Medicare has decided to pay for supervised exercise therapy for older Americans hobbled by a serious condition linked to smoking and diabetes that puts people in danger of heart attacks, strokes and amputations.
It costs Medicare nearly $4 billion a year on surgeries and procedures to treat peripheral artery disease (PAD).
Research shows that treadmill workouts overseen by a medical professional improve the distances PAD patients can walk and their quality of life. This low-tech approach may reduce hospitalizations and help people live longer too. But virtually none of them now gets exercise therapy outside of studies.
Drugs don't work well, so doctors have used surgery or catheter procedures with balloons or stents to bypass or unblock blood vessels in the legs. The expensive procedures — costing thousands of dollars — do work, but experiments show treadmill walking works just as well for a fraction of the cost.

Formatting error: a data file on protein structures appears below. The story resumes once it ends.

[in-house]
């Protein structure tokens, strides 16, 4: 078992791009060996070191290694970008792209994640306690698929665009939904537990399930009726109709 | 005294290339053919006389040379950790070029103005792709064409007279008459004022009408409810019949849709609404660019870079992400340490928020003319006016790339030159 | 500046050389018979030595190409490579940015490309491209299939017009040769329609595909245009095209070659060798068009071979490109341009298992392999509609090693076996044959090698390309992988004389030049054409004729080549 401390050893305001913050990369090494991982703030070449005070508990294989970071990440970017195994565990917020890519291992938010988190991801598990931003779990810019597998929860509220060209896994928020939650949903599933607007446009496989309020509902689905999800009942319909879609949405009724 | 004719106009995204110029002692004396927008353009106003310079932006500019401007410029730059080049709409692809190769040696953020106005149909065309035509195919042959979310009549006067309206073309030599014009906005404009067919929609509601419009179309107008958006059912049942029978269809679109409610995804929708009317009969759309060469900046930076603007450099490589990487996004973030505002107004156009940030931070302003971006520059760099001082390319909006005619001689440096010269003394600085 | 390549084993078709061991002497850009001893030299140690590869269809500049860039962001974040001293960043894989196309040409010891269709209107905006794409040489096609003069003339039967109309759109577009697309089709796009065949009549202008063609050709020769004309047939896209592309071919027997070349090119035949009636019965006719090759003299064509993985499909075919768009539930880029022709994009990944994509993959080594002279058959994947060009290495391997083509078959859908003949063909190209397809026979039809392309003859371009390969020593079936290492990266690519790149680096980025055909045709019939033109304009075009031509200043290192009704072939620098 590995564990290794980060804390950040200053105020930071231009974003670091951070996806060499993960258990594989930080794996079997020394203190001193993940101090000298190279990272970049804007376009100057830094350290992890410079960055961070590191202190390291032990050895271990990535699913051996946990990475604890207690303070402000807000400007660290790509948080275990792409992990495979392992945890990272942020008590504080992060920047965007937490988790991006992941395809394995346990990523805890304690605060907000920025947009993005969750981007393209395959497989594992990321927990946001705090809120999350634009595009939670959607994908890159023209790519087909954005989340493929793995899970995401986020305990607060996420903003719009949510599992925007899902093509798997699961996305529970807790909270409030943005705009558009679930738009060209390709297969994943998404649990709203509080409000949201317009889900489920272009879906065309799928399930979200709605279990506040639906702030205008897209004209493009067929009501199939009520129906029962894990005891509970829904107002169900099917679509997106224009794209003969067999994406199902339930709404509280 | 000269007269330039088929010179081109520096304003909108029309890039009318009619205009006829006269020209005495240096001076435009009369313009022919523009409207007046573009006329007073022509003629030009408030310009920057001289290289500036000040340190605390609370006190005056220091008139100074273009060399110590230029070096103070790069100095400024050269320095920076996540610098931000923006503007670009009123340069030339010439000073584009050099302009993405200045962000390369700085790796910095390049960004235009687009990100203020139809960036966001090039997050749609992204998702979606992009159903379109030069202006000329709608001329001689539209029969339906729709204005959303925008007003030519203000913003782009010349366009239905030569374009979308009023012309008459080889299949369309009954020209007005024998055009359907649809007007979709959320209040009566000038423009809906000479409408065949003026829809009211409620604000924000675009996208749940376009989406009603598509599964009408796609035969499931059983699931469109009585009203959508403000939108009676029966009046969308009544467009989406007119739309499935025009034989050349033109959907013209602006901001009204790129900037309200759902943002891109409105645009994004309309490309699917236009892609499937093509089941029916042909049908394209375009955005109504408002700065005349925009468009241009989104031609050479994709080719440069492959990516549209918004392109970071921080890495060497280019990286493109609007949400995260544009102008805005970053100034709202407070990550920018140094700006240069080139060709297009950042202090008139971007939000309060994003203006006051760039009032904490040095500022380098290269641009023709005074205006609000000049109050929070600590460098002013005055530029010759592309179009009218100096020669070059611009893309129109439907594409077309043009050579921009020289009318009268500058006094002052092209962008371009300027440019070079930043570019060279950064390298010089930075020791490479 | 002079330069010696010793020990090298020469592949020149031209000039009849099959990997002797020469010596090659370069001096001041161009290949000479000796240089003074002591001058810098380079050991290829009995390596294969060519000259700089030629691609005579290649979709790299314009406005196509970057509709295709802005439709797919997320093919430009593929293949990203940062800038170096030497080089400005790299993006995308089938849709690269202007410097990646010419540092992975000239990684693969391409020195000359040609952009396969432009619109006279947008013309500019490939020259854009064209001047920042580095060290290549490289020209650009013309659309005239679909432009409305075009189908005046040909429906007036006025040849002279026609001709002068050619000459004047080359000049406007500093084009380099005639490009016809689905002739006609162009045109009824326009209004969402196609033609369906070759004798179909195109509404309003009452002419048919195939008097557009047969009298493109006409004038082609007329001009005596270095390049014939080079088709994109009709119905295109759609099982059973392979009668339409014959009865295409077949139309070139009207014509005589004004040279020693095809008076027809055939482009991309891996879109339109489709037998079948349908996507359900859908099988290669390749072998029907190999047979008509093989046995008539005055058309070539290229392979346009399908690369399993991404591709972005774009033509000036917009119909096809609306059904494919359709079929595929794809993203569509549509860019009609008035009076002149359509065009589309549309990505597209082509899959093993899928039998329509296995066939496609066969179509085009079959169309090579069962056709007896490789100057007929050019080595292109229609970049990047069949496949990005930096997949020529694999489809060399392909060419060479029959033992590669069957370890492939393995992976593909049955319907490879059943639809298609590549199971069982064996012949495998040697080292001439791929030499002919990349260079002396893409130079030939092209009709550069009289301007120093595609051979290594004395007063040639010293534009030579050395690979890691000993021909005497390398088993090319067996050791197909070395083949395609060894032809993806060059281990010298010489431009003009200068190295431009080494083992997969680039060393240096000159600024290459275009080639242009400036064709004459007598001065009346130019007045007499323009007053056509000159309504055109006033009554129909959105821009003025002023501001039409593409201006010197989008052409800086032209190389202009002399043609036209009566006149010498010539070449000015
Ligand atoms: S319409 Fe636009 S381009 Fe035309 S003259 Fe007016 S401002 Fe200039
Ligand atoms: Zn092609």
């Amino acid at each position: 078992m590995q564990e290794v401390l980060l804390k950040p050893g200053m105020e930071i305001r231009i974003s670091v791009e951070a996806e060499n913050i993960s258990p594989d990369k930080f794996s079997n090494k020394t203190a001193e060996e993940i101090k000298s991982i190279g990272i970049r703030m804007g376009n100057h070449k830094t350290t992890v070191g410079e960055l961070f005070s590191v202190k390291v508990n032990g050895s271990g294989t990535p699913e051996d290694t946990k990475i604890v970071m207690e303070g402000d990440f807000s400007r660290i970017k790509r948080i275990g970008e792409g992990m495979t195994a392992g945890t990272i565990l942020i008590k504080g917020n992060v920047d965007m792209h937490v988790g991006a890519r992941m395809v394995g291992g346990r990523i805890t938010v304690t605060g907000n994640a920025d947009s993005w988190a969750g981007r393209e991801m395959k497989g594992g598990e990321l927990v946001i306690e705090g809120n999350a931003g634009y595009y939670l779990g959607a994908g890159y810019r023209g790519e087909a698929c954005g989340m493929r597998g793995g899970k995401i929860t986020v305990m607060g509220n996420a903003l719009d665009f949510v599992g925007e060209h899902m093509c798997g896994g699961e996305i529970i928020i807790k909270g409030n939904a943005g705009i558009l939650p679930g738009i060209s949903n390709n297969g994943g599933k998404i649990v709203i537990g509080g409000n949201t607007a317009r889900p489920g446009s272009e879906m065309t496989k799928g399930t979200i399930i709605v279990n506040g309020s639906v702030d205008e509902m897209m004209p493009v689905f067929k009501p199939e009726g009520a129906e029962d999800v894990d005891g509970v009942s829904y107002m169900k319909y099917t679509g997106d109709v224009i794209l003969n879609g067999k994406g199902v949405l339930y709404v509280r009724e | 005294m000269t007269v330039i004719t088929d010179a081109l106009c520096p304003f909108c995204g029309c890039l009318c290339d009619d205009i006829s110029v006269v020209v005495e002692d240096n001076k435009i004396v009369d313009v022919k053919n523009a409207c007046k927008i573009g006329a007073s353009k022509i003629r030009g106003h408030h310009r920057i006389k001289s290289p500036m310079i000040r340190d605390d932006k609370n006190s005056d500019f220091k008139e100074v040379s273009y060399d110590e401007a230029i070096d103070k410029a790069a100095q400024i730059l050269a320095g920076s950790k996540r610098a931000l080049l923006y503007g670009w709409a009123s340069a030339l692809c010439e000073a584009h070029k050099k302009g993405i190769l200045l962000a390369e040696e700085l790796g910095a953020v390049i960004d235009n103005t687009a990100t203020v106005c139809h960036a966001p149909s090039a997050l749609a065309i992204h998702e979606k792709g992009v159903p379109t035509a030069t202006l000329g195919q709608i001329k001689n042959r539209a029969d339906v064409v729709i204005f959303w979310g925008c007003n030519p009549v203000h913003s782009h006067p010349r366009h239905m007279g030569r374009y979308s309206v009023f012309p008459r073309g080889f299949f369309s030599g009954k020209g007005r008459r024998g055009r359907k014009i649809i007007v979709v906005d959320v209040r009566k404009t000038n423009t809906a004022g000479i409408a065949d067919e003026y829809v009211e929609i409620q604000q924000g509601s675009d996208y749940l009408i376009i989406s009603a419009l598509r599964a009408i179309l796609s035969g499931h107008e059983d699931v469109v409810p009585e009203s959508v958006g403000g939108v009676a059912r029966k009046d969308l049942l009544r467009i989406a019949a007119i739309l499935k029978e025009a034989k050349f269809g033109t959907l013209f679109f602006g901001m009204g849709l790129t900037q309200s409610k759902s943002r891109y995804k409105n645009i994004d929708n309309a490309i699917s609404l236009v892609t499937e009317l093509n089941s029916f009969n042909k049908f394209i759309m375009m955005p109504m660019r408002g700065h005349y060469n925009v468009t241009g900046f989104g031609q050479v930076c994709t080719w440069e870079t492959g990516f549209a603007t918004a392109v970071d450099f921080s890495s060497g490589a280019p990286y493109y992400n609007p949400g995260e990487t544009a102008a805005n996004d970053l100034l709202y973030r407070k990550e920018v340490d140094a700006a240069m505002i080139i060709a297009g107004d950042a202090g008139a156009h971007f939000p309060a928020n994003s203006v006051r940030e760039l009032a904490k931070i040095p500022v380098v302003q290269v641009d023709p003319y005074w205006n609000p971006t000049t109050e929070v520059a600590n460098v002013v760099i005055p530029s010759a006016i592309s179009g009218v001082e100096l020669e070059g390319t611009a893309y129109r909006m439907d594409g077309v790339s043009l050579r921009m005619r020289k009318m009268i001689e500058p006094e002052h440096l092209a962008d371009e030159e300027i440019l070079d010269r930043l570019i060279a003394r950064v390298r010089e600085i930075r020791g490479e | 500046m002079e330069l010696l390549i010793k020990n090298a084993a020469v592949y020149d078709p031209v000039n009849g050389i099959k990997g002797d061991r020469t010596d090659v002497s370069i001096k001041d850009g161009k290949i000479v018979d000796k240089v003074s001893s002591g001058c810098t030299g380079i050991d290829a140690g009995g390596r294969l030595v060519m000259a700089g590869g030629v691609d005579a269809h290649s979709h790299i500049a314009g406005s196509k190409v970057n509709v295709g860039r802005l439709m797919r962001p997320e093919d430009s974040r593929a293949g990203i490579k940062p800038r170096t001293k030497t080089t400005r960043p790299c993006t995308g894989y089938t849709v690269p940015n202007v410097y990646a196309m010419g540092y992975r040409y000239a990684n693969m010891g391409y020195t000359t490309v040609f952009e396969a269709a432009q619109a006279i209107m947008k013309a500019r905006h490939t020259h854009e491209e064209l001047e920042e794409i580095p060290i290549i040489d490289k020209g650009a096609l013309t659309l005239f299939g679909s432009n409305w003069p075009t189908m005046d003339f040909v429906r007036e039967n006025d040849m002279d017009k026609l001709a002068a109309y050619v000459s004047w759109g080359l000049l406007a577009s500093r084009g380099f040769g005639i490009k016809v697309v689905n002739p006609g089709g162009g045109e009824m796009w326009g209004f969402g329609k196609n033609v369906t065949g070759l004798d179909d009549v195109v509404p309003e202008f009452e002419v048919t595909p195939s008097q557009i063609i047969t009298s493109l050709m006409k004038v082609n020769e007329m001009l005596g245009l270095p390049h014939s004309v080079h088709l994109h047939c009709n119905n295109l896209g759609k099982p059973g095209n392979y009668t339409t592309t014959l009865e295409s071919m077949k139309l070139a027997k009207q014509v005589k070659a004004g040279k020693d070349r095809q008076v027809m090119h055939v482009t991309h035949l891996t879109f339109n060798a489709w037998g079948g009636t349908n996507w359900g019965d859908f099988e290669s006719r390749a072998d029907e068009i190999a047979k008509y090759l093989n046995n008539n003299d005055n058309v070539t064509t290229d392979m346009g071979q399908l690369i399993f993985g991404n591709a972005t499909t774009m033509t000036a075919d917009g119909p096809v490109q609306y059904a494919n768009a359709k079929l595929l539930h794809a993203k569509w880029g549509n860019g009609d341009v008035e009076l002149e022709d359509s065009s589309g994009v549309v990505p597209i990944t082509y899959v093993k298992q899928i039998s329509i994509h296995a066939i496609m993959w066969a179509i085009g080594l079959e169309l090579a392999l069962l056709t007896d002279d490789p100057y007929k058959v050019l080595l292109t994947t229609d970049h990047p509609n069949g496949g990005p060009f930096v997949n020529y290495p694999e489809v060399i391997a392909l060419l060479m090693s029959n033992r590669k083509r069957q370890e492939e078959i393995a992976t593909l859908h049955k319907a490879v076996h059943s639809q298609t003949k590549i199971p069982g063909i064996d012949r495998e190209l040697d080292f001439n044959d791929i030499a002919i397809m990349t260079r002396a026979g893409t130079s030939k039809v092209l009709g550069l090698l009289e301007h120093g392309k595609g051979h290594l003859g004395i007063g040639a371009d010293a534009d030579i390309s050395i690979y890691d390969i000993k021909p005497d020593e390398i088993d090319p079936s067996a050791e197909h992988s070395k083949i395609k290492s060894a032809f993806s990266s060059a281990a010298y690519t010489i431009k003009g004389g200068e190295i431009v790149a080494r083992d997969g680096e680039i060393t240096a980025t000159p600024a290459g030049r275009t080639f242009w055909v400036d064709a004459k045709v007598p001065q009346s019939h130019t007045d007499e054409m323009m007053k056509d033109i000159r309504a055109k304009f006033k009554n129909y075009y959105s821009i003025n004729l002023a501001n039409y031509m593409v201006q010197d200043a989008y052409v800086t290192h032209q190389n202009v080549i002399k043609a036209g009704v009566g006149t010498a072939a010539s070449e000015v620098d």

About 2,600 hospital-based rehab centers are gearing up for an influx of patients after Medicare's decision. Other insurers usually follow Medicare's lead, so coverage for younger patients may be ahead. Peripheral artery disease affects about 8 million Americans; about 2 million of them have disabling leg pain.
"It's often described as a cramping feeling as if someone has their leg in a vise," said Diane Treat-Jacobson of the University of Minnesota. Her research shows that walking through the pain in short sessions with rest breaks eventually improves the distances people can walk pain-free.
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